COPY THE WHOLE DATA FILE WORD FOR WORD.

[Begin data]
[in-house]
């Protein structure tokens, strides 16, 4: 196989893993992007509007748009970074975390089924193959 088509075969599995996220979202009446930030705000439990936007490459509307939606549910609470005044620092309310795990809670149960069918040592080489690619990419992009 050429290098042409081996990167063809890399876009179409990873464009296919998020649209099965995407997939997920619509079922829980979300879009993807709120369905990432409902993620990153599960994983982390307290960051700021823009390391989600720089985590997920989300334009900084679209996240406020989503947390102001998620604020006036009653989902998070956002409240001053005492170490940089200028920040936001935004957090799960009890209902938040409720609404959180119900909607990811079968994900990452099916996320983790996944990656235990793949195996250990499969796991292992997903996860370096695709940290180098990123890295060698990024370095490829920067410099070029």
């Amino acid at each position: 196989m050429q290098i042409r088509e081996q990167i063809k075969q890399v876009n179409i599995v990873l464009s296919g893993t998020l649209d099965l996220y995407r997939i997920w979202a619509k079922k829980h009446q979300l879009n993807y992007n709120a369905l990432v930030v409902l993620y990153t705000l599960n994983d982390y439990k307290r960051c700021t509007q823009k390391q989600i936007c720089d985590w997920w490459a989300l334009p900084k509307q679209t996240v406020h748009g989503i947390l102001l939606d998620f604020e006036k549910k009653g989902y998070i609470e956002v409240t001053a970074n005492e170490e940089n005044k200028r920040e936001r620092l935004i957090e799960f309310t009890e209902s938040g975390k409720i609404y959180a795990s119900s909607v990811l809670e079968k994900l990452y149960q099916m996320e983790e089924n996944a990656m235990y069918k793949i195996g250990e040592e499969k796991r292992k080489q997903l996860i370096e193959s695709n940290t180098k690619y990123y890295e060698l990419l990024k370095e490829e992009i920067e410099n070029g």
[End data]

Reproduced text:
[in-house]
């Protein structure tokens, strides 16, 4: 196989893993992007509007748009970074975390089924193959 088509075969599995996220979202009446930030705000439990936007490459509307939606549910609470005044620092309310795990809670149960069918040592080489690619990419992009 050429290098042409081996990167063809890399876009179409990873464009296919998020649209099965995407997939997920619509079922829980979300879009993807709120369905990432409902993620990153599960994983982390307290960051700021823009390391989600720089985590997920989300334009900084679209996240406020989503947390102001998620604020006036009653989902998070956002409240001053005492170490940089200028920040936001935004957090799960009890209902938040409720609404959180119900909607990811079968994900990452099916996320983790996944990656235990793949195996250990499969796991292992997903996860370096695709940290180098990123890295060698990024370095490829920067410099070029």
């Amino acid at each position: 196989m050429q290098i042409r088509e081996q990167i063809k075969q890399v876009n179409i599995v990873l464009s296919g893993t998020l649209d099965l996220y995407r997939i997920w979202a619509k079922k829980h009446q979300l879009n993807y992007n709120a369905l990432v930030v409902l993620y990153t705000l599960n994983d982390y439990k307290r960051c700021t509007q823009k390391q989600i936007c720089d985590w997920w490459a989300l334009p900084k509307q679209t996240v406020h748009g989503i947390l102001l939606d998620f604020e006036k549910k009653g989902y998070i609470e956002v409240t001053a970074n005492e170490e940089n005044k200028r920040e936001r620092l935004i957090e799960f309310t009890e209902s938040g975390k409720i609404y959180a795990s119900s909607v990811l809670e079968k994900l990452y149960q099916m996320e983790e089924n996944a990656m235990y069918k793949i195996g250990e040592e499969k796991r292992k080489q997903l996860i370096e193959s695709n940290t180098k690619y990123y890295e060698l990419l990024k370095e490829e992009i920067e410099n070029g």